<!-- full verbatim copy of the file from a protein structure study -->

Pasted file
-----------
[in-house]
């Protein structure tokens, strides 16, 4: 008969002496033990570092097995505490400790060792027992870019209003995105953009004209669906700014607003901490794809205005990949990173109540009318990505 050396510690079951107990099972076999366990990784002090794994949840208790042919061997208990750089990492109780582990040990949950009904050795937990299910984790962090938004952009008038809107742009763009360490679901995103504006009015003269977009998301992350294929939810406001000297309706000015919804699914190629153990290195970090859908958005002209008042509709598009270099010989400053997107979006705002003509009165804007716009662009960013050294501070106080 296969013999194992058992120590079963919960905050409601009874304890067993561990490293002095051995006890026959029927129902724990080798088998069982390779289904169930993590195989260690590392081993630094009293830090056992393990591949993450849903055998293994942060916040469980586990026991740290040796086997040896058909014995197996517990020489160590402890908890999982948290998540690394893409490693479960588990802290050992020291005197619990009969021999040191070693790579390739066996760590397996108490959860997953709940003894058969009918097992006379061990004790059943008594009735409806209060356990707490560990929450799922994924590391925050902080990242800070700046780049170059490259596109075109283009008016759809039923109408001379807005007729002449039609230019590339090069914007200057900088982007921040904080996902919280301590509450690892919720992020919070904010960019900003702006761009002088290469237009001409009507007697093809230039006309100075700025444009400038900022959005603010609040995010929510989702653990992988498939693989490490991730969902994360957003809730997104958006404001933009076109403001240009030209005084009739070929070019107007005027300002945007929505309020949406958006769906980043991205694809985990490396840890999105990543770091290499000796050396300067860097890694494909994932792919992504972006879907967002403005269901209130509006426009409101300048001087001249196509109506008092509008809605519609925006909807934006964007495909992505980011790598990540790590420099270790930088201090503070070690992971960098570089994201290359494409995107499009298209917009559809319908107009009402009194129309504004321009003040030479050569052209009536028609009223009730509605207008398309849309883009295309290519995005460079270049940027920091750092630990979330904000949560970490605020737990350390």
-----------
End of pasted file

[in-house]
């Protein structure tokens, strides 16, 4: 008969002496033990570092097995505490400790060792027992870019209003995105953009004209669906700014607003901490794809205005990949990173109540009318990505 050396510690079951107990099972076999366990990784002090794994949840208790042919061997208990750089990492109780582990040990949950009904050795937990299910984790962090938004952009008038809107742009763009360490679901995103504006009015003269977009998301992350294929939810406001000297309706000015919804699914190629153990290195970090859908958005002209008042509709598009270099010989400053997107979006705002003509009165804007716009662009960013050294501070106080 296969013999194992058992120590079963919960905050409601009874304890067993561990490293002095051995006890026959029927129902724990080798088998069982390779289904169930993590195989260690590392081993630094009293830090056992393990591949993450849903055998293994942060916040469980586990026991740290040796086997040896058909014995197996517990020489160590402890908890999982948290998540690394893409490693479960588990802290050992020291005197619990009969021999040191070693790579390739066996760590397996108490959860997953709940003894058969009918097992006379061990004790059943008594009735409806209060356990707490560990929450799922994924590391925050902080990242800070700046780049170059490259596109075109283009008016759809039923109408001379807005007729002449039609230019590339090069914007200057900088982007921040904080996902919280301590509450690892919720992020919070904010960019900003702006761009002088290469237009001409009507007697093809230039006309100075700025444009400038900022959005603010609040995010929510989702653990992988498939693989490490991730969902994360957003809730997104958006404001933009076109403001240009030209005084009739070929070019107007005027300002945007929505309020949406958006769906980043991205694809985990490396840890999105990543770091290499000796050396300067860097890694494909994932792919992504972006879907967002403005269901209130509006426009409101300048001087001249196509109506008092509008809605519609925006909807934006964007495909992505980011790598990540790590420099270790930088201090503070070690992971960098570089994201290359494409995107499009298209917009559809319908107009009402009194129309504004321009003040030479050569052209009536028609009223009730509605207008398309849309883009295309290519995005460079270049940027920091750092630990979330904000949560970490605020737990350390």